In a perfect revision of the 1990s, Legend of Dungeon would be the fabled arcade cabinet chained away in the cellar of an ancient electronics graveyard, trailing webs and swallowing not coins but splinters of your soul to keep its pixels churning.

RobotLovesKitty is onto something with this cunning little RPG beat-’em-up: we’re talking procedural generation, permadeath and more flaming novelty hats of power than you could rattle a copy of Team Fortress at. The presentation is voxel-perfect, serving 8-bit up with modern trimmings and arriving at a style that is both timeless and downbeat cavalier (in the way that earflaps and side cars are cavalier).

The best bit? You can take up to three persons of arguable affection with you on a dungeon run to snag the megatreasure reputed to be in the guts of level 26; having done some sightseeing up to and including but totally bloody well limited to level 7, I’m not betting on your chances.

Monsters grow in lethality with every staircase downward, though if you’re of the lucky persuasion you’ll pick up some nifty gear to deal with them; already there is a workable arsenal of swords, spellbooks and guns (aye, guns), and have I mentioned the novelty hats? The first time I donned the Reluctant Kitty Hat of Awesome my face emitted a high-velocity rainbow. And not in the game.

The current build of Legend of Dungeon is still delving early alpha, so the game obviously has a long journey ahead of it, but I’m excited to see how well it’s shaping up already; it really does capture the sense of an old-school arcade game spliced into a roguelike, and there are innumerable little touches that show the game off as a labour of love. (One such is the way in which your character changes gender and appearance when you enter a restroom in the tavern atop the dungeon; maximum bonus points.)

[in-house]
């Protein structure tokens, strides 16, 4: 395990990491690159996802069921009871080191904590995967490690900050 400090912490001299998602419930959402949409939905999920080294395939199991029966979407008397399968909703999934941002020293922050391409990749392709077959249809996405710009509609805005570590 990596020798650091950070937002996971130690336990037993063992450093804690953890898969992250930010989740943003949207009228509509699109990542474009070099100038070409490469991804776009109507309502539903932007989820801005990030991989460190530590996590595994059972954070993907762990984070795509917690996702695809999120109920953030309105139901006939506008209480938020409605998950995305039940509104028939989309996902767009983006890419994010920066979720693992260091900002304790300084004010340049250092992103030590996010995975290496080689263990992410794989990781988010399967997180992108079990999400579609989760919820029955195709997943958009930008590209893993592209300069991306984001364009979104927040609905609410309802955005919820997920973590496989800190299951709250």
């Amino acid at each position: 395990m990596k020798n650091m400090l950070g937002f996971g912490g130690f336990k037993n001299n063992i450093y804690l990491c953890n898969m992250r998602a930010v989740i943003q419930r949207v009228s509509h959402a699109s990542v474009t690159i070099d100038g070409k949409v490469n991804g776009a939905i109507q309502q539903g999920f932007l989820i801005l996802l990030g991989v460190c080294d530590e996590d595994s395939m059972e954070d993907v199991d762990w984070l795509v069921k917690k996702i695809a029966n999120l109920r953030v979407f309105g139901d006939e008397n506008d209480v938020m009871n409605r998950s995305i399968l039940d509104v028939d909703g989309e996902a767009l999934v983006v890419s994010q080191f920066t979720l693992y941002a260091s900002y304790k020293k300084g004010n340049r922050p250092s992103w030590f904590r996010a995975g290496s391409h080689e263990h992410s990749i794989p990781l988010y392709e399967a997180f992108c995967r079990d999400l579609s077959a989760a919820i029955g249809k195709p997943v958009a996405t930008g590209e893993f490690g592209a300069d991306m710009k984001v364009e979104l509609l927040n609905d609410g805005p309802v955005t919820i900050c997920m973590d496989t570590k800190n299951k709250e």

Ultimately, the co-op support is the sword in this magical stone. Roguelikes are by tradition lonely, terse affairs; with friends, Legend of Dungeon is a romp, a Laurel-and-Hardy bumble through the halls of the damned. The companionship and added ironpower come with some hilarious misunderstandings, thanks usually to the ability to push other players into the waiting arms of a monstrosity. Competitive bastards will turn the game into a hat-snatching free-for-all: everything, including experience points, is just waiting to be grabbed.

But even when a player kicks it they can be of use, sticking around as a ghostly skull that can shove enemies into a corner. Players can eventually be resurrected, too, if they collect enough special tokens dropped by fallen foes.

I do have concerns about Legend of Dungeon, but it totally wouldn’t be sporting of me to wield the +3 blackjack of judgement so early on in development. The game’s variety is limited, but really, that’s only to be expected at this stage; if RobotLovesKitty follow the venerable path of the roguelike developers who have gone before, they’ll end up wedging the entire catalog of the universe into their creation.

I will utter a twinge of trepidation over the combat, which feels a little too hit-and-miss at times. While this is mitigated by the awesomeness of co-op, an extra layer of complexity would be welcome here; that said, I’m confident the developers will work it all out just fine, and have you seen this mighty fine specimen of Cthulhu hat I have here?

Honestly, it does the heart-valves good to see a Kickstarter-sparked project come together like this. With an original target of US$5,000, Legend of Dungeon went on to hook up a respectable lootsack of US$32,999 in its campaign. No surprise really, because who wouldn’t want to get their sword into a four-player rumpus through the goblin pit? You know, it’s probably best not answer that.

Want to see Legend of Dungeon hat-butt its way onto Steam? Vote for it on Greenlight.

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